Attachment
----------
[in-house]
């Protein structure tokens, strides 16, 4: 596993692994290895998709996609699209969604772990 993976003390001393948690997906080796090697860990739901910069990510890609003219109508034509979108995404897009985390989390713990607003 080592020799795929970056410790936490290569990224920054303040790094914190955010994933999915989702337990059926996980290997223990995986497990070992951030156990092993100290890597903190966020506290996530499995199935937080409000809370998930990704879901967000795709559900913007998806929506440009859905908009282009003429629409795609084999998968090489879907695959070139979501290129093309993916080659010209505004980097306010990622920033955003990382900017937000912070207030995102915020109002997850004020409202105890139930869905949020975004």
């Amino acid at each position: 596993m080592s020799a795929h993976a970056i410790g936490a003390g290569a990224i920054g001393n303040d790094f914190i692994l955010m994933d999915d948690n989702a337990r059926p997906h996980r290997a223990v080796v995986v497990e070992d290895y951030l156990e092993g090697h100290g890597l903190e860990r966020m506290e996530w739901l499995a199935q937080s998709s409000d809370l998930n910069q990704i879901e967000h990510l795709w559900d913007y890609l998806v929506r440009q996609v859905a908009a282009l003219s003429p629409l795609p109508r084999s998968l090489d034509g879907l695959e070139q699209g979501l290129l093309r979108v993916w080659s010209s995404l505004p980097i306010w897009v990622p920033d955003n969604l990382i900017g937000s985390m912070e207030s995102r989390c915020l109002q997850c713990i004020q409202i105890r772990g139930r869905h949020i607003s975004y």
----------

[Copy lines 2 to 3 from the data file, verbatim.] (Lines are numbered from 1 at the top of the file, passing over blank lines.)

């Protein structure tokens, strides 16, 4: 596993692994290895998709996609699209969604772990 993976003390001393948690997906080796090697860990739901910069990510890609003219109508034509979108995404897009985390989390713990607003 080592020799795929970056410790936490290569990224920054303040790094914190955010994933999915989702337990059926996980290997223990995986497990070992951030156990092993100290890597903190966020506290996530499995199935937080409000809370998930990704879901967000795709559900913007998806929506440009859905908009282009003429629409795609084999998968090489879907695959070139979501290129093309993916080659010209505004980097306010990622920033955003990382900017937000912070207030995102915020109002997850004020409202105890139930869905949020975004």
């Amino acid at each position: 596993m080592s020799a795929h993976a970056i410790g936490a003390g290569a990224i920054g001393n303040d790094f914190i692994l955010m994933d999915d948690n989702a337990r059926p997906h996980r290997a223990v080796v995986v497990e070992d290895y951030l156990e092993g090697h100290g890597l903190e860990r966020m506290e996530w739901l499995a199935q937080s998709s409000d809370l998930n910069q990704i879901e967000h990510l795709w559900d913007y890609l998806v929506r440009q996609v859905a908009a282009l003219s003429p629409l795609p109508r084999s998968l090489d034509g879907l695959e070139q699209g979501l290129l093309r979108v993916w080659s010209s995404l505004p980097i306010w897009v990622p920033d955003n969604l990382i900017g937000s985390m912070e207030s995102r989390c915020l109002q997850c713990i004020q409202i105890r772990g139930r869905h949020i607003s975004y």